Sunday, April 10, 2011

Last Two Weeks for Young Architects of Spain exhibition at Instituto Cervantes

Update: the exhibition has now been extended through April 25th, and it includes two lecture/panel events that we will be discussing tomorrow.
click images for larger view
You have only two more weeks, through April 25th, to see an ambitious exhibition, Young Architects of Spain (YAS): A Window to the Unknown, at the Instituto Cervantes, which has set up shop at 31 West Ohio, providing a small slice of culture in the banality of the Grand Plaza residential towers. The exhibition, part of the ongoing Architecture and Urban lecture series organized by the Instituto Cervantes of Chicago and MAS Studio and directed by Iker Gil.  "Its goal is to establish a platform in Chicago for an open exchange of design ideas and interesting experiences within the world of architecture and urbanism."

The exhibition grew out of a competition staged by Spanish Ministry of Housing, "an open call to all young Spanish architects [under 40], both within and outside of Spain’s borders." The more than 700 submissions were culled down to 62 by an international jury that included such luminaries as Juhani Pallasmaa. Alberto Campo Baeza, and the omnipresent Kenneth Frampton. The selected works were exhibited first in Madrid in 2007, and then made the rounds to the Columbia School of Architecture in New York, last winter in Brussels, and now here to Chicago.
102 viviendas en Carabanchel, Madrid, Dosmasuno Arquitectos
The handsome, bilingual catalog includes often fascinating essays from each member of the selection committee, with an especially personal one from Campo Baeza, who finds commonality in the designs of Spanish architects along three lines: Idealism (ideas over mere form), sincerity in construction, and functionality. "Their houses," he writes, rather than arbitrary formal exercises, are houses to be lived in happily."
SGAE, Santiago de Compostela,  Ensamble Studio
Jorge Otero-Pailos records some basic facts about the participating firms. First, they are small - two principals, on average, plus four additional architects. Almost a third work from a home office. Only 18% of employees are foreign nationals. Average firm billing is 171,000 (about $250,000 at today's exchange rates). Average salary is between about $20,000 and $31,000, or only about 2 to 3 times the mandated minimum annual wage.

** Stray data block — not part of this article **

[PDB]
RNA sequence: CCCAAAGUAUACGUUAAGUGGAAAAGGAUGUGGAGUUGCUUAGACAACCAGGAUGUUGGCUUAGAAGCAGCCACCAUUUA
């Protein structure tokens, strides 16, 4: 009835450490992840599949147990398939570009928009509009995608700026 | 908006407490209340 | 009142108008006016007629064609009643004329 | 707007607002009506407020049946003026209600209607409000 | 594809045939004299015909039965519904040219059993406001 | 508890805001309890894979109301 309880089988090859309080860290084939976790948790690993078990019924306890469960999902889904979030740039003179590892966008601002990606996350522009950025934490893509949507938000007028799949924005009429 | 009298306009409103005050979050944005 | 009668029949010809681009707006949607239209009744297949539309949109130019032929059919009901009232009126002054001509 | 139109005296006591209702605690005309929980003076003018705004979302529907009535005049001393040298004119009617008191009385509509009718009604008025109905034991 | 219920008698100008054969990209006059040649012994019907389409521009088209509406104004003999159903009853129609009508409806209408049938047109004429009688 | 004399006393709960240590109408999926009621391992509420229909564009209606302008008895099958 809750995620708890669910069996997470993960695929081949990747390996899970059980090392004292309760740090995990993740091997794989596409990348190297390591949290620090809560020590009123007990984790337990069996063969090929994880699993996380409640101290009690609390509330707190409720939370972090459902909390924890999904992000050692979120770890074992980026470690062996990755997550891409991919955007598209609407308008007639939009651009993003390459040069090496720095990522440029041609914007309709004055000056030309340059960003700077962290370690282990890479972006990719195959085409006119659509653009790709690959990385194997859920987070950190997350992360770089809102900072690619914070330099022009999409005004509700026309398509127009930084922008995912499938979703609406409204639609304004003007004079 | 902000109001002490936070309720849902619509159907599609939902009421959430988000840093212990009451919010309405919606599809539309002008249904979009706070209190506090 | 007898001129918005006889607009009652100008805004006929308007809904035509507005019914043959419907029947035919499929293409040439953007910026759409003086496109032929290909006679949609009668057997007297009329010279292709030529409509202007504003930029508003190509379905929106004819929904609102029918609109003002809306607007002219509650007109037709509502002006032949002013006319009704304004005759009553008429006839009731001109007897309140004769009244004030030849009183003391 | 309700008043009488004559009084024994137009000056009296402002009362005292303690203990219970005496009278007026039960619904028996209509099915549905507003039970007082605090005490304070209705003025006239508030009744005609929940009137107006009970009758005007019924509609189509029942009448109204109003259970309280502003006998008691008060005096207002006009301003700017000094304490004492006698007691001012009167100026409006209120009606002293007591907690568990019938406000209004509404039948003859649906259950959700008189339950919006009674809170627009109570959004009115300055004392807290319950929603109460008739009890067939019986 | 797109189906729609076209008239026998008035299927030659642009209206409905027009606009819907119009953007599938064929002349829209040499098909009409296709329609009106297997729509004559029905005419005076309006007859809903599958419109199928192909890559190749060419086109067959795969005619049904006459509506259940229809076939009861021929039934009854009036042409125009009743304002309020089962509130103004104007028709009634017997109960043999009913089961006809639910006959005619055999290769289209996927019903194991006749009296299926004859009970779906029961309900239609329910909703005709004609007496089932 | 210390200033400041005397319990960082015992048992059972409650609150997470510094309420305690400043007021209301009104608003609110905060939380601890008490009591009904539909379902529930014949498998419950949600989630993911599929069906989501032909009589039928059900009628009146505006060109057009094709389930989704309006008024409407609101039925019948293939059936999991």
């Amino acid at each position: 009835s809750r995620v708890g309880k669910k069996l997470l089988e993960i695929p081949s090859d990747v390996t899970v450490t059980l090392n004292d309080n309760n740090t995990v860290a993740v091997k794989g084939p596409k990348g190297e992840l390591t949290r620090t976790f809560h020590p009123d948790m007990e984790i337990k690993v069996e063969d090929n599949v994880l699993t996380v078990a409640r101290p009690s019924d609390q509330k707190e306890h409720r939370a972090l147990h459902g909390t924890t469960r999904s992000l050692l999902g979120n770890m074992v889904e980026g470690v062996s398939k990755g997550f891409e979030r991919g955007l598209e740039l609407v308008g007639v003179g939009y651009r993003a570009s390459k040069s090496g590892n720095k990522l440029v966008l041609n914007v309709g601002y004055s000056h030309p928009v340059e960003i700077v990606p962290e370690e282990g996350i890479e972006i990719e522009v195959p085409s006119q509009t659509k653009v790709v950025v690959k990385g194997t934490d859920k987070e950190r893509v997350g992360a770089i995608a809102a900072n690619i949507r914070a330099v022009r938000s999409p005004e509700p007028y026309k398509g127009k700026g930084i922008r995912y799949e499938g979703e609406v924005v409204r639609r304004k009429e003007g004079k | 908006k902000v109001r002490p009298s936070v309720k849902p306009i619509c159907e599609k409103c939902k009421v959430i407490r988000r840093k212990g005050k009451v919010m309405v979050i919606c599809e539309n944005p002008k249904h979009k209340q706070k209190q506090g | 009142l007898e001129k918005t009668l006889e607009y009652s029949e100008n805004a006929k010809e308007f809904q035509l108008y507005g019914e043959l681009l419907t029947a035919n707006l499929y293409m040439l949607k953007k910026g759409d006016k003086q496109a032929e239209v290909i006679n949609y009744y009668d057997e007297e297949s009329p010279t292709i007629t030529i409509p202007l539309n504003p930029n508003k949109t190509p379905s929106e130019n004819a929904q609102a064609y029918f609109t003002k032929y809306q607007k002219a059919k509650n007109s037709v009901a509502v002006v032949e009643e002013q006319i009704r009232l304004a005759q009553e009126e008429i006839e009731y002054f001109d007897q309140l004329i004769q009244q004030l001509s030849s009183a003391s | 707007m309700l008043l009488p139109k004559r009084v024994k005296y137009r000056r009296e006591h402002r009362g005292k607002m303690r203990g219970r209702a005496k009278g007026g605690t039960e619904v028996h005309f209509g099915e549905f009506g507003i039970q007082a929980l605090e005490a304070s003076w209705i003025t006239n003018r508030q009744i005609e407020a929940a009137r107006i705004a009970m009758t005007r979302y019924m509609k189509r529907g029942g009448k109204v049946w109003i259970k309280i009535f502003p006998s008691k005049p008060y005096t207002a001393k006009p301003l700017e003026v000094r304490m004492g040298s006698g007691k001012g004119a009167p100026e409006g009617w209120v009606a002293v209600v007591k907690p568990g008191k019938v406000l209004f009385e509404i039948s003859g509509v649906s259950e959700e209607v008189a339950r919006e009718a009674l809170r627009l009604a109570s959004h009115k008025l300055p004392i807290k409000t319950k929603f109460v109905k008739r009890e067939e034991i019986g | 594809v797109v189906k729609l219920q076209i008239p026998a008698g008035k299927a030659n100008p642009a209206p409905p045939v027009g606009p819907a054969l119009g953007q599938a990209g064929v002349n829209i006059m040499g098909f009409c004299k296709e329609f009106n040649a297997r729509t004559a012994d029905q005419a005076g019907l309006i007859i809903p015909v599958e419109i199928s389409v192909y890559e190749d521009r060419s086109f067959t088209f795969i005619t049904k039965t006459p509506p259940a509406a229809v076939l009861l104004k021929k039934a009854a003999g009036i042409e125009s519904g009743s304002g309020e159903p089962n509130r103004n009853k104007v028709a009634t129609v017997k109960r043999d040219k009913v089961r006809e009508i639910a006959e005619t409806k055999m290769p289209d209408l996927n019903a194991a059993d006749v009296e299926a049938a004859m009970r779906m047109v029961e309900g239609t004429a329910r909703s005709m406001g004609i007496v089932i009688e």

Numancia Gymnasium, PO2 Arquitectos
Otero-Pailos takes note that what may have been the first architectural competition, in 448 BC Athens, for a war memorial on the Acropolis, was decided by popular vote, an unlikely prospect today. He also discusses how the stereotypical set of human figures used to inhabit architectural renderings has descended largely unchanged from the 1870's down to the present day's no-longer-young radicals such as Rem Koolhaas and Ole Scheeren, but the younger generation has different ideas.
[Younger Architects such as] Royo and Morales do not presume to know visitors or wish to reduce architecture to a stage set within which people are understood as videogame avatars and expected to perform predictable behaviors. . . . The commanding function of the author-architect is interrupted by the recognition of an alien presence, the visitor, who creatively interjects and participates in the creation of architecture.
Although the architects are Spanish, the projects are placed throughout the world, including the Puente peatonal, in Shanghai, by Pedro Pablo Arroyo Alba (CA-Group), show below both under construction and completed.
Over half a decade after its inception, and in the wake of a grave worldwide recession, Young Architects of Spain now serves as a snapshot of a more optimistic moment.  It continues through April 25 at the Instituto Cervantes, 31 West Ohio.  Gallery hours are 10:00 a.m. to 7:00 p.m., Monday through Thursday, 10:00 a.m. to 3:00 p.m., on Friday, and 9:00 a.m. to 1:00 p.m. on Saturday. 

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